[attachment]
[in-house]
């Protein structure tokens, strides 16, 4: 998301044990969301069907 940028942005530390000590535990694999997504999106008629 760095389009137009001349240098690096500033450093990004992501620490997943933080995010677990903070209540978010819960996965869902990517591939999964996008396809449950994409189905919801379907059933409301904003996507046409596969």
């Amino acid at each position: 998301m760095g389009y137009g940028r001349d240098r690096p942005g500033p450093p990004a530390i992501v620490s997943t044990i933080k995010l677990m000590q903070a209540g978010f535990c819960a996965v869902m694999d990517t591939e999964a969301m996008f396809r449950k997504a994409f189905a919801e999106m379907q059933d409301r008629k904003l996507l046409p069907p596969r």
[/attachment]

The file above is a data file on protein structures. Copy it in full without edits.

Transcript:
[in-house]
């Protein structure tokens, strides 16, 4: 998301044990969301069907 940028942005530390000590535990694999997504999106008629 760095389009137009001349240098690096500033450093990004992501620490997943933080995010677990903070209540978010819960996965869902990517591939999964996008396809449950994409189905919801379907059933409301904003996507046409596969």
């Amino acid at each position: 998301m760095g389009y137009g940028r001349d240098r690096p942005g500033p450093p990004a530390i992501v620490s997943t044990i933080k995010l677990m000590q903070a209540g978010f535990c819960a996965v869902m694999d990517t591939e999964a969301m996008f396809r449950k997504a994409f189905a919801e999106m379907q059933d409301r008629k904003l996507l046409p069907p596969r």